Nvidia’s Tegra graphics processor might be the current top-dog for graphics in the universe of Android devices, but Nvidia has already outlined its plans to dominate the mobile graphics arena for years to come. Last February, the company announced its forthcoming Kal-El quad-core mobile graphics chip, and now the company has provided an update on its progress, releasing a demo video of Kal-El’s real-time lighting and physics capabilities on a HoneyComb Android tablet—and all the lighting and physics are calculated in real time, rather than merely playing back canned video animations. The video is called “GlowBall,” and features a glowing ball lighting up and moving through a 3D “creepy funhouse” environment.
“This shows off the power of true dynamic lighting, rendered in real-time with physics (no canned animations here, folks),” Nvidia’s Matt Wuebbling wrote in the company blog. ” This marks the first time this type of lighting is feasible on a mobile device.”
Nvidia claims Kal-El boats five times the graphics performance of the Tegra 2 processors currently powering graphics in devices like the Samsung Galaxy Tab 10.1 and Motorola Xoom. Unlike the Tegra 2, however, Kal-El boasts a quad-core processor powering the Android device, supplemented by a 12-core graphics processor. Nvidia’s video shows that the GlowBall demo is leveraging all that computing power for its real-time effects: shutting down two of the device’s main processor cores has a dramatic impact on Glowball’s overall performance.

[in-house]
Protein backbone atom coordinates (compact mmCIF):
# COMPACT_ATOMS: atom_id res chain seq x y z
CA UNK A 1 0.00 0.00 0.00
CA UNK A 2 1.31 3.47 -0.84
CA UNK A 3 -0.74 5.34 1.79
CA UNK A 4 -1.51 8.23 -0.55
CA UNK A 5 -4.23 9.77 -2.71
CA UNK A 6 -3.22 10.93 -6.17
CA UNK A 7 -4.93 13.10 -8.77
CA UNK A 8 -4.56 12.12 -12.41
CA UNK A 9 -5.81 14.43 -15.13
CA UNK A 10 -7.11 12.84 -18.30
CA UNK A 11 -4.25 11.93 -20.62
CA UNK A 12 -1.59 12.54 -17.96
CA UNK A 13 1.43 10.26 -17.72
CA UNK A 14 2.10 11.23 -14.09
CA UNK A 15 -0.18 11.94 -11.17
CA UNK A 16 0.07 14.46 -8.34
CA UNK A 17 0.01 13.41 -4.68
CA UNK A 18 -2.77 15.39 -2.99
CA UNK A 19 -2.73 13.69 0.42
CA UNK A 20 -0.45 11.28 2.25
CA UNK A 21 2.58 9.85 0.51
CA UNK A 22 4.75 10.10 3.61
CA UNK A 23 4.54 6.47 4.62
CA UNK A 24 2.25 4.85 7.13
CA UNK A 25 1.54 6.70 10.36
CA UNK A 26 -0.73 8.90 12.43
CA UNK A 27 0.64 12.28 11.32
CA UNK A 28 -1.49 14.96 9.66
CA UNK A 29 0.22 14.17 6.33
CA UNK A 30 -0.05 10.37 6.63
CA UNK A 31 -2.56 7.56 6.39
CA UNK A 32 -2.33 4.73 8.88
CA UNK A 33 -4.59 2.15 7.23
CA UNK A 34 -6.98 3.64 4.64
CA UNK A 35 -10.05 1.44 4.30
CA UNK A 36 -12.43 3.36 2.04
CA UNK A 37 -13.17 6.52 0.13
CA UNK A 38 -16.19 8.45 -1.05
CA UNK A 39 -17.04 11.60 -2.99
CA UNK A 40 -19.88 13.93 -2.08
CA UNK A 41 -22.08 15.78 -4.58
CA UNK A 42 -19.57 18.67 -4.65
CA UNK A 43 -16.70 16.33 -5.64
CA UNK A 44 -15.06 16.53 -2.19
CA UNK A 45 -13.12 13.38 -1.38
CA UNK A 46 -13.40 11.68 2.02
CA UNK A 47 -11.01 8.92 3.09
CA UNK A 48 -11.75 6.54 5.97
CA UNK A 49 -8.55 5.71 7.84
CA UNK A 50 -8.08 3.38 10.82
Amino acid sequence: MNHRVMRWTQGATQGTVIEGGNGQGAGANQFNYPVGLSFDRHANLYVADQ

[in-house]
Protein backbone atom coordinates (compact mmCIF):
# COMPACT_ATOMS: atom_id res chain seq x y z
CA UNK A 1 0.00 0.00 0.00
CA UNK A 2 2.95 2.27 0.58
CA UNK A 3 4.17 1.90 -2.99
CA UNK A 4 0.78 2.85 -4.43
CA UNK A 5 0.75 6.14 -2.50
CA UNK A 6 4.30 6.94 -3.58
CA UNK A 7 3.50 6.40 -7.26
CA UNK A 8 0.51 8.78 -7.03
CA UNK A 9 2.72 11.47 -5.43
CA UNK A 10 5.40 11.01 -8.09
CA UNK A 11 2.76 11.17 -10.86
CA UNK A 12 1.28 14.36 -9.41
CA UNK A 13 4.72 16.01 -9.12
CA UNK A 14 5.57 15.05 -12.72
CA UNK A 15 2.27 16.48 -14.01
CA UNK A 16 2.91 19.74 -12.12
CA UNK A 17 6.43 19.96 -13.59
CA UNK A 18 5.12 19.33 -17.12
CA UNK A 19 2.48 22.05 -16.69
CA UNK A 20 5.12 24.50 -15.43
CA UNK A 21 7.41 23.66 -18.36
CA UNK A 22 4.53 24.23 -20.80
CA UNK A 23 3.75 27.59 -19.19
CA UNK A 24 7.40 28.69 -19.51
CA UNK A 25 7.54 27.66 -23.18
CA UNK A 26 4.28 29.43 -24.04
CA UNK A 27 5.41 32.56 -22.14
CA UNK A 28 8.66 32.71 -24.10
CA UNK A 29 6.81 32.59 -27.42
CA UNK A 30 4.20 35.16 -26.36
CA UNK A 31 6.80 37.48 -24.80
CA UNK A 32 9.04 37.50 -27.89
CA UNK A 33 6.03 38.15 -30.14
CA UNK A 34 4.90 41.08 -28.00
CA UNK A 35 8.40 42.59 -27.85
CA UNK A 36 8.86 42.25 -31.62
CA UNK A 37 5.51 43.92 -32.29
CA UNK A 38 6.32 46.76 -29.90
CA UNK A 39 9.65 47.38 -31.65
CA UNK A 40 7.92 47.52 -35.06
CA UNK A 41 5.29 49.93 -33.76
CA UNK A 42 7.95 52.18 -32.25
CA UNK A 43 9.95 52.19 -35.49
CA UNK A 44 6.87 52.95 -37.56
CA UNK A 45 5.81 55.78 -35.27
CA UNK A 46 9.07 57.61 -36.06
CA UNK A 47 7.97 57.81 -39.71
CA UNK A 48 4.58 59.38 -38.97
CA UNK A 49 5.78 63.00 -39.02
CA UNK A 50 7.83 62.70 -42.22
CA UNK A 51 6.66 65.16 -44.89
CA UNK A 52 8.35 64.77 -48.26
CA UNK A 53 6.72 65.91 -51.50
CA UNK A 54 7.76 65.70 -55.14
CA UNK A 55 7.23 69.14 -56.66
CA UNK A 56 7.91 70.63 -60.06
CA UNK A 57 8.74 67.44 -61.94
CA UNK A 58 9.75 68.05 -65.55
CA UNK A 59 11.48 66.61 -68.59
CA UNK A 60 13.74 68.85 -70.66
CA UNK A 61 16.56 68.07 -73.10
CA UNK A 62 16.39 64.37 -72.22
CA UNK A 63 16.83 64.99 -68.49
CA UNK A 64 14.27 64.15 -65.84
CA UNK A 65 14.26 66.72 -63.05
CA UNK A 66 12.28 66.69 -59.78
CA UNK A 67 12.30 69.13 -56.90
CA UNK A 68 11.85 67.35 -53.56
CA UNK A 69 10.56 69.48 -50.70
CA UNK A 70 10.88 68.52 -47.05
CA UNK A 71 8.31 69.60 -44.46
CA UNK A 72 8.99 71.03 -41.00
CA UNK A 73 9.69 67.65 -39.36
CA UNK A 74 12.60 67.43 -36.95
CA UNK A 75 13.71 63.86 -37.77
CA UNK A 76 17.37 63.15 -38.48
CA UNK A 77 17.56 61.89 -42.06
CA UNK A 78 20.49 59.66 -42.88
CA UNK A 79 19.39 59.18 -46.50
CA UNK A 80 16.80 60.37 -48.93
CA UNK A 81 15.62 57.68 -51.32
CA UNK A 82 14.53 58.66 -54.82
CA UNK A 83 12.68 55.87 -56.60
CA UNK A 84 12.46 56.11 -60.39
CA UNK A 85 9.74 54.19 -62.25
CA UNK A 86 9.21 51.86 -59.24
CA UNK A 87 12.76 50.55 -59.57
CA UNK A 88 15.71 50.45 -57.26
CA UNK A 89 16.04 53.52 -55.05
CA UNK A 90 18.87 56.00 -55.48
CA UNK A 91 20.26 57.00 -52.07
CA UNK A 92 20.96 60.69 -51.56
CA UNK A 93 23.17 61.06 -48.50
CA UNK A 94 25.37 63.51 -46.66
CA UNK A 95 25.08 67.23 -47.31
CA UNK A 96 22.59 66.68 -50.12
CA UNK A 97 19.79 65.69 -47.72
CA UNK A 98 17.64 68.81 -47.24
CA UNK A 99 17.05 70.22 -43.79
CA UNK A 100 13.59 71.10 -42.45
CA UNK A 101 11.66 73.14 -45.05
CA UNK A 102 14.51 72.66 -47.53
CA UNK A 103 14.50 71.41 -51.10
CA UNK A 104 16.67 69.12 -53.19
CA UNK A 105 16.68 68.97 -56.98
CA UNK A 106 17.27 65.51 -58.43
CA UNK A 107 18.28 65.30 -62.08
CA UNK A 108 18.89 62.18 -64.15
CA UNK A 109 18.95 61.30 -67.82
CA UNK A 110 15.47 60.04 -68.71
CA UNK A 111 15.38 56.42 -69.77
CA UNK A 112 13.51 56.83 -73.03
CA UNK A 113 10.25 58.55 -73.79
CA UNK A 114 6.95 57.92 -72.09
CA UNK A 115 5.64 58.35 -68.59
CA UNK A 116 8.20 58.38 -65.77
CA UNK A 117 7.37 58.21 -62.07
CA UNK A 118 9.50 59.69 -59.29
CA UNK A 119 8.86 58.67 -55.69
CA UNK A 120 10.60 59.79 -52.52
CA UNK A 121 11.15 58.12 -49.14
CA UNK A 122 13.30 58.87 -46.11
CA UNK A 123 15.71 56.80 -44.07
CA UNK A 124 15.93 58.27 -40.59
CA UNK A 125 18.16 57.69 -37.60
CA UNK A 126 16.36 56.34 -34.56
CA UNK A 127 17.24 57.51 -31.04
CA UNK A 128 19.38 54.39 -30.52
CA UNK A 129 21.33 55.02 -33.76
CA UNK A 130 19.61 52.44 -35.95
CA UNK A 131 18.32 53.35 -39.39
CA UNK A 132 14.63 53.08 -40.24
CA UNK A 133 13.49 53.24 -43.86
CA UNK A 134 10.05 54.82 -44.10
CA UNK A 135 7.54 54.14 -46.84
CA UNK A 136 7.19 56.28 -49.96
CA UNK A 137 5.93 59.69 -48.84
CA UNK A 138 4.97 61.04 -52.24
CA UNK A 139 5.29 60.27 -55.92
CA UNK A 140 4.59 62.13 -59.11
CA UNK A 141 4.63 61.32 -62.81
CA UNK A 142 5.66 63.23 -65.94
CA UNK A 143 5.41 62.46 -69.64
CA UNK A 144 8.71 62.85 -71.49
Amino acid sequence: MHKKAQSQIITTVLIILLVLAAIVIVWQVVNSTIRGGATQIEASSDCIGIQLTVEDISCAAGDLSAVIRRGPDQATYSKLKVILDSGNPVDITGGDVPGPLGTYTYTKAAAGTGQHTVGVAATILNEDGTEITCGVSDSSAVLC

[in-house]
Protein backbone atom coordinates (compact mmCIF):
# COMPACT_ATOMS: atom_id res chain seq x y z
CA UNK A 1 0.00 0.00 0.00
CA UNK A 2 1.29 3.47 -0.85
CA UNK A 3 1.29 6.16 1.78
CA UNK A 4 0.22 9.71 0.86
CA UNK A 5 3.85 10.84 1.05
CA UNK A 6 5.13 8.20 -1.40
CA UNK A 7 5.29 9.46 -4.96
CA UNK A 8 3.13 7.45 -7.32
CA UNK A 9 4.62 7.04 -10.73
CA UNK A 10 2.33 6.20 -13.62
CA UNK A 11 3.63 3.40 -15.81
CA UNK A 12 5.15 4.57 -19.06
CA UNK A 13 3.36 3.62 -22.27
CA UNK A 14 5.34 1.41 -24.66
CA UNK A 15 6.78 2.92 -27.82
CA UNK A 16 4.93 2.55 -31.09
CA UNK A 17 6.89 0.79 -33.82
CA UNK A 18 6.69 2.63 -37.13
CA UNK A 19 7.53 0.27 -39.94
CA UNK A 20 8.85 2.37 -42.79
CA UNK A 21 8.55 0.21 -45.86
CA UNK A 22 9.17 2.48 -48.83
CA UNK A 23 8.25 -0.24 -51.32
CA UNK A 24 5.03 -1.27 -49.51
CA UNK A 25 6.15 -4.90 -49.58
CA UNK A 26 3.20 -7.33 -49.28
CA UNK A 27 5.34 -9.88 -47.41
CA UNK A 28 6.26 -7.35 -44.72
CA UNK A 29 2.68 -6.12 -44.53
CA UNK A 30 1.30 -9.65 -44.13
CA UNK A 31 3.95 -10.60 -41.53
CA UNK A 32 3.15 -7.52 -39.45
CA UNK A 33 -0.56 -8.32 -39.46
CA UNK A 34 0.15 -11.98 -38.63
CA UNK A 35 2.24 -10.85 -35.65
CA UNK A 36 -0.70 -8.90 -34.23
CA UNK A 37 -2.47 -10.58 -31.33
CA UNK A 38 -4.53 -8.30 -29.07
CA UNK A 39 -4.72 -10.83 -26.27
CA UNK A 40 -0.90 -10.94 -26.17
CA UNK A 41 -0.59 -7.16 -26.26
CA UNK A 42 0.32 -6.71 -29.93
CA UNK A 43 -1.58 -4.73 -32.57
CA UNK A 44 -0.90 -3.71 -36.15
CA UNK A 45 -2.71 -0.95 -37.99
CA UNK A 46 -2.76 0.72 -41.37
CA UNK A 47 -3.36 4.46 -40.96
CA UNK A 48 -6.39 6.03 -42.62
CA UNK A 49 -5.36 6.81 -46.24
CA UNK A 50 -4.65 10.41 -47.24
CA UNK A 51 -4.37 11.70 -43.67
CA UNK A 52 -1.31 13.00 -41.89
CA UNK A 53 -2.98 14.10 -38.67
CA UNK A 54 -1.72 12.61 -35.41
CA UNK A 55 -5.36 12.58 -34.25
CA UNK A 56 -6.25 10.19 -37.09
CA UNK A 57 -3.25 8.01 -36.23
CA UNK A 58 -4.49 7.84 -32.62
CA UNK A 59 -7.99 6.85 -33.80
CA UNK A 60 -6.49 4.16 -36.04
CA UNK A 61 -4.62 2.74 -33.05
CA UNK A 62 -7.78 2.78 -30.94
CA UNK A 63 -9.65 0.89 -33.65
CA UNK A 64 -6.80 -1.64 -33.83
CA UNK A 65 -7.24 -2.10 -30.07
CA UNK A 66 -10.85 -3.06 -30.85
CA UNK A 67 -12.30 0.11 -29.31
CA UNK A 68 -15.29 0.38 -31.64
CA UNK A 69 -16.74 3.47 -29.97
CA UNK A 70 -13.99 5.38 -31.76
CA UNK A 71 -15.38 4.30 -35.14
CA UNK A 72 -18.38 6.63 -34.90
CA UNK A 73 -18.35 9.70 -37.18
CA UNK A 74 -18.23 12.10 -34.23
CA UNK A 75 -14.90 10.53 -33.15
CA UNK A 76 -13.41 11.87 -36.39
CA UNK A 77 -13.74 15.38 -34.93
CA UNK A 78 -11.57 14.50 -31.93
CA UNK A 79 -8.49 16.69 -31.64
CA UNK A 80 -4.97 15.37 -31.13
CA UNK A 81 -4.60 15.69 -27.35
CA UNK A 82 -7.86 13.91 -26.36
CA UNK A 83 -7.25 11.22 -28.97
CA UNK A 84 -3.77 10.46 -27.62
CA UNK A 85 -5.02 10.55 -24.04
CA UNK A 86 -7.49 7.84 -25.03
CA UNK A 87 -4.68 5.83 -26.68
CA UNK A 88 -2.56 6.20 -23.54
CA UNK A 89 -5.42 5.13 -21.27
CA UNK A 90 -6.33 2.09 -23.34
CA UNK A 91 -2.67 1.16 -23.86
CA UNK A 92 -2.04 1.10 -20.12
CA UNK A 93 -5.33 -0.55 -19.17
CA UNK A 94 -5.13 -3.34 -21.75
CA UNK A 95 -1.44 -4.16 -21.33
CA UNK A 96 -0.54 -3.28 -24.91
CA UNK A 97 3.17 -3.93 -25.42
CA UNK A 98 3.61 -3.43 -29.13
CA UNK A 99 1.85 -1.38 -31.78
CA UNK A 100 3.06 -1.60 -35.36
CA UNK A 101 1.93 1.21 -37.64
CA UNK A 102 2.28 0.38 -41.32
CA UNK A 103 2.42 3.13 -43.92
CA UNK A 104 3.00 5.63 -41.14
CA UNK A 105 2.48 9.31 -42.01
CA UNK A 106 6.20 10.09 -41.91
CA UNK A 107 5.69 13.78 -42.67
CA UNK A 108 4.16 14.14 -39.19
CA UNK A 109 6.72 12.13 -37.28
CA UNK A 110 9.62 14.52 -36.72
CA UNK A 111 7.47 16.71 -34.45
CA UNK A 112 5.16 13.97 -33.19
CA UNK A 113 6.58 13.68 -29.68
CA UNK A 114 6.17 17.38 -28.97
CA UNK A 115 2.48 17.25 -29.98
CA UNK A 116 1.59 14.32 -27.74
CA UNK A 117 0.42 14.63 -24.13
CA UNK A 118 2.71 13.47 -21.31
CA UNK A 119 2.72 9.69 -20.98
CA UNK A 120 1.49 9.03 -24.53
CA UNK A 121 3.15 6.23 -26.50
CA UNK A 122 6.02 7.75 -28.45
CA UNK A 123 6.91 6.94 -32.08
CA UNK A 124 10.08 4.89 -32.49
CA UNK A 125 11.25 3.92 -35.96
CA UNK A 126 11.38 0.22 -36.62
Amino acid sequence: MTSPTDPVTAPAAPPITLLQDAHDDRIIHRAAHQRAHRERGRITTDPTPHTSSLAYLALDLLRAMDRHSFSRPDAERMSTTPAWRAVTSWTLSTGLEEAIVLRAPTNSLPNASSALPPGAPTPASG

Graphics developers like Nvidia face a conundrum with mobile graphics capabilities; on one hand, they have technology from their PC businesses to put major computing and graphic processing capabilities into a wide range of devices; on the other hand, the power and heat-dissipation requirements for mobile devices impose some severe constraints: nobody is going to want to use a tablet device with fabulous graphics that’s too hot to hold and burns through is battery in half an hour. For now, graphics developers are focussing on spreading graphics duties across a number of lower-power processing cores, hoping to get more work done in each clock cycle while retaining lower power requirements.
Nvidia hasn’t announced when Kal-El chips will be available for device manufacturers—emphasizing the demo was produced using a pre-production device—although industry reports have Kal-El devices hitting the market in time for the end-of-year holiday buying season. Nvidia also promises production versions of Kal-El will be significantly faster than the current demo.
Kal-El is, of course, the Kryptonian name for Superman. Following on the superhero theme for its mobile processors, Nvidia has outlined mobile processors codenamed Wayne, Logan, and Stark for 2012, 2013, and 2014, respectively.